Wednesday

Dec. 12, 2007

Upon Seeing an Ultrasound Photo of an Unborn Child

by Thomas Lux

WEDNESDAY, 12 DECEMBER, 2007
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Poem: "Upon Seeing an Ultrasound Photo of an Unborn Child" by Thomas Lux, from The Drowned River. © Houghton Mifflin Company, 1990. Reprinted with permission.(buy now)

Upon Seeing an Ultrasound Photo of an Unborn Child

Tadpole, it's not time yet to nag you
about college (though I have some thoughts
on that), baseball (ditto), or abstract
principles. Enjoy your delicious,
soupy womb-warmth, do some rolls and saults
(it'll be too crowded soon), delight in your early
dreams — which no one will attempt to analyze.
For now: may your toes blossom, your fingers
lengthen, your sexual organs grow (too soon
to tell which yet) sensitive, your teeth
form their buds in their forming jawbone, your already
booming heart expand (literally
now, metaphorically later); O your spine,
eyebrows, nape, knees, fibulae,
lungs, lips... But your soul,
dear child: I don't see it here, when
does that come in, whence? Perhaps God,
and your mother, and even I — we'll all contribute
and you'll learn yourself to coax it
from wherever: your soul, which holds your bones
together and lets you live
on earth. — Fingerling, sidecar, nubbin,
I'm waiting, it's me, Dad,
I'm out here. You already know
where Mom is. I'll see you more directly
upon arrival. You'll recognize
me — I'll be the tall-seeming, delighted
blond guy, and I'll have
your nose.

Literary and Historical Notes:

It's the birthday of French novelist Gustave Flaubert, (books by this author) born in Rouen, France (1821), whose first novel was an elaborate historical romance set in the fourth century called The Temptation of Saint Anthony. When he showed it to friends, they hated it and told him to write a novel about ordinary middle-class French society instead. So Flaubert took his friends' advice and moved home with his mother to do research.

The result was Madame Bovary (1857), the story of a housewife who spends all her time reading romance novels, but when she realizes that her life will never compare to her books, she begins a series of love affairs to stave off her boredom. Flaubert wrote the novel extremely slowly, sometimes producing only 500 words a week, in part because he wanted to describe even the most ordinary things in a new way. He said, "It is so easy to chatter about the Beautiful. But it takes more genius to say, in proper style, 'close the door,' or 'he wanted to sleep,' than to give all the literature courses in the world."

Madam Bovary is now considered Flaubert's great masterpiece, but in his lifetime he was best known for his second book, Salammbo, about pagan rituals and human sacrifice. It became a huge best-seller when it was published in 1862, though it is rarely read today.

Gustave Flaubert wrote, "To be stupid, selfish, and have good health are three requirements for happiness, though if stupidity is lacking, all is lost."


It's the birthday of Frank Sinatra, (music by this artist) born in Hoboken (1915), who got a job with his first singing group only because he had his own car and could drive the group to gigs. They won an amateur singing contest on a radio show with the largest call-in vote in the show's history. Sinatra eventually began working on his own, singing in bars, and the trumpeter Harry James saw one of his performances, and offered to hire him as a vocalist for $75 a week. But he told Sinatra that he had to change his awful name. Sinatra said, "You want the voice, you take the name." And so he got to keep it.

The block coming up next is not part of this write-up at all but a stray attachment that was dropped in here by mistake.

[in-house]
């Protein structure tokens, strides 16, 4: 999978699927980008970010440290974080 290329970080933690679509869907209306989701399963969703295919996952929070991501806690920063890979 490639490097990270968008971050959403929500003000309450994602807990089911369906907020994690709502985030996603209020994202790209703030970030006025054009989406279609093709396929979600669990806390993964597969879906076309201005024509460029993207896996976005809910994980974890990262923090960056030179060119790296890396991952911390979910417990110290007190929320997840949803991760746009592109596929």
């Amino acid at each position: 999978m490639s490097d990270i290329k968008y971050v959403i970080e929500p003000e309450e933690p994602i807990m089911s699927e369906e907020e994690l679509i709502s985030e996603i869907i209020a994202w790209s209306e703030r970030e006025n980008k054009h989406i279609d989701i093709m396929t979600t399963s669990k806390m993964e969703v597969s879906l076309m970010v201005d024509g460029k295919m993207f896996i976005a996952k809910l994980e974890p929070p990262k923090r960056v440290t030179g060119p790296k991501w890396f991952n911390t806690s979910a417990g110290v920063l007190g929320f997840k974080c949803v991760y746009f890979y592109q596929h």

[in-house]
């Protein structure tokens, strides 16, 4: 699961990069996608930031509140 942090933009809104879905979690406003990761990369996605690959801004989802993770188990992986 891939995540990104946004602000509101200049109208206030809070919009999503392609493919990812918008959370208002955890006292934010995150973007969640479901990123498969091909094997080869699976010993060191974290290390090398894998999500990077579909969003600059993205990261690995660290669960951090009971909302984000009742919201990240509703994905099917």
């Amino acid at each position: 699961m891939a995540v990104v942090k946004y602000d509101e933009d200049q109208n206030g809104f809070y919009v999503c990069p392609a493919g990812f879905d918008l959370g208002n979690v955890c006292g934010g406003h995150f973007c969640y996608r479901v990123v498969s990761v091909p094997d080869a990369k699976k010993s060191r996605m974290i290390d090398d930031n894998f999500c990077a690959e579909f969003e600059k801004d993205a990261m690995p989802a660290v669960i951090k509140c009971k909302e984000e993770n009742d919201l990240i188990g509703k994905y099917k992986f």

His first booking as a soloist was an eight-week run at New York's Paramount Theatre, longer than any other solo engagement at the Paramount up to that time. His press agent was so nervous about his debut that he hired a dozen girls to stand at the front of the theater to swoon and scream, but it wasn't necessary. Hundreds of other women showed up and did the same thing.

Sinatra became famous as a crooner, but his vocal chords ruptured during a performance at the Copacabana. He was photographed in the company of known mobsters, he was constantly in the tabloids, and his record label dropped him. So he went back to singing small joints, theaters, and saloons and slowly built his confidence back up. He approached Capitol Records for a new recording contract, and the result was a new Sinatra. Instead of a crooner, he sounded like an everyman. He could sing all kinds of songs: pop, swing, jazz, show tunes, and ballads, and he went on to become one of the most successful solo singers in history, recording "I Get a Kick Out of You," "Young at Heart," "All of Me," "What Is This Thing Call Love?" and "That's Life."


It's the birthday of British playwright John Osborne, (books by this author) born in London (1929), who was expelled from boarding school at 16 for hitting a schoolmaster who had turned off a radio that was playing Frank Sinatra. He went on to write the play Look Back in Anger (1956), which helped inspire the "angry young man" movement in British theater. Osborne wrote, "I do not like the kind of society in which I find myself. I like it less and less. I love the theatre more and more because I know that it is what I always dreamed it might be: a weapon."

Be well, do good work, and keep in touch.®

 









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